• Pad
    – the lightest 3/4-length Cascade Designs Thermarest pad I can find – except in snow conditions when I take a thicker, full-length pad. In real snow conditions (read “winter”) I’ll take both.
  • Flashlight
    – Newer LED lights have, at the risk of overstating the case, revolutionized evening activities in camp. Rather than carefully hoarding battery power by shutting off the flashlight whenever possible, people now often just leave the darn things on for hours since they can last 30-100 hours (or more!) on a set of batteries. Of course, as in all things, there is a downside to this “improvement” – artificial light cuts you off from the beautiful mountain night. I like to turn headlamps off and enjoy the darkness.

    • I long used a Petzl Zoom headlamp. It is large and weighs nearly a half pound, due to the burly construction and the large battery. However, it does cast a bright beam that can light the trail/route far ahead.
    • A few years ago I tried out a Princeton Tec Solo headlamp. This small unit uses a couple of AA batteries and includes two reflectors; one that casts a more focused beam. Eventually a LED bulb/reflector unit became available as an option and I found myself using this almost all the time.
    • My main light is now a Petzl Tekka Plus LED unit. It is very small and weighs something like 2.5 ounces and, as with all LED units, it burns forever on AAA batteries. I have never actually used up the batteries, although I change them annually just to be on the safe side. To increase battery life it provides three output settings, the longest of which supposedly provides several hundred hours of battery life.
    • I also picked up a Black Diamond Gemini headlamp on sale recently. This lightweight unit runs on AA batteries and combines a traditional bulb with two LED bulbs. I bought it when I knew I was going to start an October 2003 hike at sunset; I wanted the bright light for route-finding but the LEDs for longer battery life around camp.
  • Candle lantern
    – largely supplanted by the LED headlamp these days, except in winter when the candle lantern slightly but perceptibly warms a tent. (Update: I think it is safe to say that I no longer use a candle lantern.)
  • Nylon cord
    – useful for many things; replacement boot laces, clothesline, etc.
  • Clothespins
  • Backpacker’s chair
    – sometimes I take one of those lightweight jobs that uses the Cascade Designs Thermarest pad, but not so often now that I’m striving for a lighter pack.
  • Compass
    – though I rarely need it. (I haven’t found a good reason yet to purchase a GPS unit.)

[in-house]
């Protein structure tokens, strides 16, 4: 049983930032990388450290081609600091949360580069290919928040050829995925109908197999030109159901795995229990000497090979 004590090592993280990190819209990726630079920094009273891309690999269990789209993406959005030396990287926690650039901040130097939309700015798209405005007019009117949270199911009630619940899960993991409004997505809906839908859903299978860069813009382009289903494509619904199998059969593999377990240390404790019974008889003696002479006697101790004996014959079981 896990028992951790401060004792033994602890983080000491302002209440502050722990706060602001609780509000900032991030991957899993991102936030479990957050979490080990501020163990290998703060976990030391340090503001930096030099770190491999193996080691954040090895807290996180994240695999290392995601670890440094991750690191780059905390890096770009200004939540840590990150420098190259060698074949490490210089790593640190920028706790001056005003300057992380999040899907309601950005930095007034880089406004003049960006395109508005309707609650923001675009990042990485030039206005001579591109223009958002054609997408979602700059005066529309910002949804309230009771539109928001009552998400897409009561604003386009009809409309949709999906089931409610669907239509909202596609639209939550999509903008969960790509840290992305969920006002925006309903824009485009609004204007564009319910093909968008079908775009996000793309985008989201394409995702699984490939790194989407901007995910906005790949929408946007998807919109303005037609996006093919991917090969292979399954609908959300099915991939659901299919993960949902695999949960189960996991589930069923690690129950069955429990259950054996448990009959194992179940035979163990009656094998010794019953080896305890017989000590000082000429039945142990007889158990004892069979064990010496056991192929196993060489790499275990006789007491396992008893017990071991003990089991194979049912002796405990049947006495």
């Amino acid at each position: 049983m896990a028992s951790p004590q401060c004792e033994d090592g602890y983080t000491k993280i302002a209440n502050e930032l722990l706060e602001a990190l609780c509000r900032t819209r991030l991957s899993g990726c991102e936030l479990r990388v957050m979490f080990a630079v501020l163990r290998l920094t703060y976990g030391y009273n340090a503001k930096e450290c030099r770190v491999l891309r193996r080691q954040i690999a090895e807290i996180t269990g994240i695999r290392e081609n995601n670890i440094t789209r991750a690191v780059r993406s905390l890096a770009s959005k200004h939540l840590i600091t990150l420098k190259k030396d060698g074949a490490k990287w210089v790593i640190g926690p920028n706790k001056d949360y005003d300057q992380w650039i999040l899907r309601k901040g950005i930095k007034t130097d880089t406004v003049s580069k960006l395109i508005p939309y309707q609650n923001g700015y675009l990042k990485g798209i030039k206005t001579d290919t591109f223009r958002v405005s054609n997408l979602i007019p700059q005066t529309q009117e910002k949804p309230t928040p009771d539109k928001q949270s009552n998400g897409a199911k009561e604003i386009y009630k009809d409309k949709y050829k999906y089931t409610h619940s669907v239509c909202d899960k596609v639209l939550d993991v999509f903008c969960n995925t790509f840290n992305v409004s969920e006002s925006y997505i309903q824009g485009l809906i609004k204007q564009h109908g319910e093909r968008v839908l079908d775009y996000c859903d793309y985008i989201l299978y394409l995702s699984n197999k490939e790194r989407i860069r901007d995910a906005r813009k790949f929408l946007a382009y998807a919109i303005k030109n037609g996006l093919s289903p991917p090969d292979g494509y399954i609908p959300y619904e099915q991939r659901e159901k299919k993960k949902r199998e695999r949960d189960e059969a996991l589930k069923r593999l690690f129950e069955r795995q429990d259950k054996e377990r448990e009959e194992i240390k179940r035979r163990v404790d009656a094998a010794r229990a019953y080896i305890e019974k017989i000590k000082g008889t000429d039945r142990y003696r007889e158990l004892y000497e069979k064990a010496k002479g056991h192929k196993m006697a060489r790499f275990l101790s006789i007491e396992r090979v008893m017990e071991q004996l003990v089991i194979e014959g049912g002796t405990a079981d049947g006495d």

• Topo maps
    – though don’t make map-reading the focus of your travels. Look around and use your senses to find your way when possible, especially when traveling cross-country.
  • Bear-proof food canister
    – I resisted carrying them for many years, but they do provide almost complete peace of mind in bear country. They are now required in certain parts of the Sierra. On the plus side, they do make great camp stools.

    • I have used the Garcia models since the beginning. I own two so that I have one to share on longer trips. These are fine, though there are more recent models that may be better. The opening on the Garcia models is a double-edged sword. It is pretty fool-proof and I can’t imagine how a bear could possibly get one open. On the other hand, opening requires a tool such as a knife or a coin. In addition, the small size of the opening can make loading the canister a bit tricky.
    • I own the small version (model BV-250) of the BearVault canister. This unit is about 2/3 the size of the normal canisters and weighs less than 2 pounds. It uses a different lid that unscrews. I was overjoyed when this canister was introduced; it is a great piece of gear, especially for solo backpackers or those who travel with others on very short trips. The standard bear canisters are quite large and bulky, especially when you try to squeeze them into smaller light or ultra-light packs. This model is enough smaller that it doesn’t create a problem. A solo backpacker who packs carefully should be able to squeeze up to one week’s worth of food into this canister. Be careful to avoid screwing the lid down too tightly – it can be a “bear” (groan…) to unscrew it.
    • Other models are available, including some in the same low price range and others that are extremely expensive but which may save a few ounces.
  • Large plastic trash-compacter bags
    – useful for many things; wet stuff in the tent, protecting pack and other gear outside the tent, etc.